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A new approach to climate resilient drylands agriculture

A product of research from drylands counties – including Isiolo and Turkana, both scheduled to receive AfDB funds – and drawing from experiences of pastoralists and farmers in India and China and elsewhere, Valuing Variability seeks to challenge those who see the drylands as inherently vulnerable to food insecurity and poverty.

The book, published by the International Institute for Environment and Development (IIED), argues that improved agricultural productivity in dryland environments is possible by working with climatic uncertainty rather than seeking to control it – a view that runs contrary to decades of development practices in arid and semi-arid lands.

The Panel will discuss – among other issues – how the book’s findings can be applied to the Kenyan interventions in the ASALs. Key highlights include:

  • Improved agricultural productivity is possible by working with climatic uncertainty rather than seeking to control it
  • Agricultural investment controlling dryland environments and land fragmentation has undermined local economies and livelihoods - creating inequity, degradation and conflict.
  • ASALs/drylands can be food secure if policy makers and development agents would stop ‘controlling’ drylands (for instance through imposition of inappropriate moist highland agriculture models), and instead provide the necessary investment in consultation with local people whose design safeguards the natural resilience of the drylands and promotes an alternative path to productivity that builds on the natural comparative advantage of the ASALs and thereby protects the environment.

Hon. Mohammed Elmi MP Tarbaj Constituency in Wajir County said: “In such a fluid environment, policy-makers and practitioners need to start ‘seeing like pastoralists’ if they are to find the right way forward. Family farmers and herders see the inherent variability of the drylands as a resource to be valued, rather than a problem to be avoided: they work with their surroundings to manage variability, they do not seek to control it. Policymakers will benefit from better understanding the way in which pastoral societies successfully manage risk.”4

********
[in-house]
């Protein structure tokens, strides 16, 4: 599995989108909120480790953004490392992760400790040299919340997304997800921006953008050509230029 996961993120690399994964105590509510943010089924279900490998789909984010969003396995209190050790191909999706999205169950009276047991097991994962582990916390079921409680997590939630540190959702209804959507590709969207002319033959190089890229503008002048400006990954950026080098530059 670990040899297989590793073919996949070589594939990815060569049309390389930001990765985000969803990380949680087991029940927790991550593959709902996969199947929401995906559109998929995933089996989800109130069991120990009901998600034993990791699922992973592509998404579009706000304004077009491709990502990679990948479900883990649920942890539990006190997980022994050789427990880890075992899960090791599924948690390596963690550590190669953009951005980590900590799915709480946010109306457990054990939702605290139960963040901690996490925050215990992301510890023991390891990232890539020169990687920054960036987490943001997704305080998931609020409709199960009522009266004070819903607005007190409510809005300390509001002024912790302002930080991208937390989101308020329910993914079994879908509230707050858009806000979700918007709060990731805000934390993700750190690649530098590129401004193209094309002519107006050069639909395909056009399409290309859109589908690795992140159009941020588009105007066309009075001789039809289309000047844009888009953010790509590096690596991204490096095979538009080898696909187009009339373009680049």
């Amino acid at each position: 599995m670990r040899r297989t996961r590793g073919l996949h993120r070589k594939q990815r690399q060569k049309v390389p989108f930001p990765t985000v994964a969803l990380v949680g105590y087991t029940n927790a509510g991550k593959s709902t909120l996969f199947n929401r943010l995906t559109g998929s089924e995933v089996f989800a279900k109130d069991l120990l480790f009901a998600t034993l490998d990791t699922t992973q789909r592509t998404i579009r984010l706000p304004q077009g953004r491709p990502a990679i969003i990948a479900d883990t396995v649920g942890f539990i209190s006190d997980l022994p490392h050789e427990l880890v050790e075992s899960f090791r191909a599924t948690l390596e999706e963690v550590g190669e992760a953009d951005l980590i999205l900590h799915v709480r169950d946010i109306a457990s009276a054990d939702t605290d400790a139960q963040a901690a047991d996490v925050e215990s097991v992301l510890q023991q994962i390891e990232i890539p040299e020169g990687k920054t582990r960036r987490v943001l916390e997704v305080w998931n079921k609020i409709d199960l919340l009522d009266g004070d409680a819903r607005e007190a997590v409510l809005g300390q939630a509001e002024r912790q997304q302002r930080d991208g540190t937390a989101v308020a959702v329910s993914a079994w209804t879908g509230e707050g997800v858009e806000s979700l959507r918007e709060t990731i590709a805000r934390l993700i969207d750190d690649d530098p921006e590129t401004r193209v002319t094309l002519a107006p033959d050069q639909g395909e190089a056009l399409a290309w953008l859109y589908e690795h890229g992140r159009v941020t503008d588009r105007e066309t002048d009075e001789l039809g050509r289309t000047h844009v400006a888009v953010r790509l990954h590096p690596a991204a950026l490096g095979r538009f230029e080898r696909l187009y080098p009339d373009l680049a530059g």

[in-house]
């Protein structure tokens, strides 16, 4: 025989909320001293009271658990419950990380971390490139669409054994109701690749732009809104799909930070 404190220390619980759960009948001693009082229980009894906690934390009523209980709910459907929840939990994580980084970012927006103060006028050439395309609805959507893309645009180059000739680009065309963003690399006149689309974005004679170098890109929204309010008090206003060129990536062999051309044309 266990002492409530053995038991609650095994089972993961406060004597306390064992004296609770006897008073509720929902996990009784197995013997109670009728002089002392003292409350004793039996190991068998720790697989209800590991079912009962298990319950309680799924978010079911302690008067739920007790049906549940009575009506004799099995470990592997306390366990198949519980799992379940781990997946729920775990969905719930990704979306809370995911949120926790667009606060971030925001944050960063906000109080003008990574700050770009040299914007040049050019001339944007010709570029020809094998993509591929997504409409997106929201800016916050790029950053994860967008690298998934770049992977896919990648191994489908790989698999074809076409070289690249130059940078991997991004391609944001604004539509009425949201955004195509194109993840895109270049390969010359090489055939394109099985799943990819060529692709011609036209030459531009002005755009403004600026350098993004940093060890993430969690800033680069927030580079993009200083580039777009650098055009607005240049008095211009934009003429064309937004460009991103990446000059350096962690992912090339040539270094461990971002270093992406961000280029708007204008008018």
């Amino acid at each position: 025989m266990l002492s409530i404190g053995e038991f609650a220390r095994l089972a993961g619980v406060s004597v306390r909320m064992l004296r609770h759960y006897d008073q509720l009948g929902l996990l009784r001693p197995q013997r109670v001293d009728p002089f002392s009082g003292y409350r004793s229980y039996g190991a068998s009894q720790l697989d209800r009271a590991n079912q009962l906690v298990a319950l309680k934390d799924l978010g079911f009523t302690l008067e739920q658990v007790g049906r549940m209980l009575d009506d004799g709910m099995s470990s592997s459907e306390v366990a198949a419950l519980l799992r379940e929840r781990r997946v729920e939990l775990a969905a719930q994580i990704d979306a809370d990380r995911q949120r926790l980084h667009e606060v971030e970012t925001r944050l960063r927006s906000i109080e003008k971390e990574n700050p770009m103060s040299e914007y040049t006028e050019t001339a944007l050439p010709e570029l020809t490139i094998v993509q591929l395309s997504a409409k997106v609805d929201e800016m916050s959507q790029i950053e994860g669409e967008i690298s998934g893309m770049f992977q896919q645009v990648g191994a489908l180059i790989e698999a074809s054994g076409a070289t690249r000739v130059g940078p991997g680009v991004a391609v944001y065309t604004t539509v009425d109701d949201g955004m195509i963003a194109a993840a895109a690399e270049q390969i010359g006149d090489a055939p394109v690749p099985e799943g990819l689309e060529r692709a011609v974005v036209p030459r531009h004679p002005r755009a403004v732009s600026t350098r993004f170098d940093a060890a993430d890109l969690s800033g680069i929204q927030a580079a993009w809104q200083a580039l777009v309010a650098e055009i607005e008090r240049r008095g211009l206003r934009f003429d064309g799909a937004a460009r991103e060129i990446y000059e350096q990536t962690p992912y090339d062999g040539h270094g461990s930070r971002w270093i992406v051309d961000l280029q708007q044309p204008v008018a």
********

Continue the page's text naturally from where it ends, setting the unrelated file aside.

The team behind the book hope that by sharing examples of how dryland communities undertake agricultural production that embrace climatic variability, dryland economies may yet reach their true potential.

Hon. Ekwee Ethuro Speaker Senate Kenya said: “There is need to understand pastoral societies differently – to recognise the potential, but also to appreciate that this could be enhanced if there were more equitable investment in public goods. The 'foundations for development' - i.e. security, infrastructure, human capital - the basics that any production system needs to thrive. At present the policy and investment 'playing field' is very far from level. By reading this book we also welcome the diversity of lives and livelihoods and the richness of the communities reflected within its pages. This book provides new and compelling community perspectives that policy-led strategies for the drylands need to adapt if they are to be truly successful: they should be rooted in integration and flexibility, focus on relationships between people and the environment.”5

Many dryland people know how to live with climate change and work with variable rainfall. They recognise variability as an inherent feature of their landscapes and use it productively for generating the foods we all eat.

Mr. James Oduor, CEO of NDMA said: “This book reminds us that the strongest tool at the disposal of dryland peoples in managing climate uncertainty is their own resourcefulness. Pastoralists and dryland farmers are threatened by climate change not because dryland ecosystems are inherently vulnerable, but because those systems have not been properly understood by outsiders. Our role should be to support dryland producers as they work with variability, and then deal with the risks that lie beyond their reach in ways that reinforce their chosen strategies.”

The launch is co-hosted by the International Institute of Environment and Development (IIED), the Drylands Learning and Capacity Building Initiative (DLCI), the Adaptation Consortium and funded by the Ford Foundation.

For more information, interviewees and images, please contact:
Jane Kiiru, ADA Consortium: This email address is being protected from spambots. You need JavaScript enabled to view it. or phone: +254 721 629 251 Katharine Mansell, IIED: This email address is being protected from spambots. You need JavaScript enabled to view it. or phone: +44 (0)20 3463 7399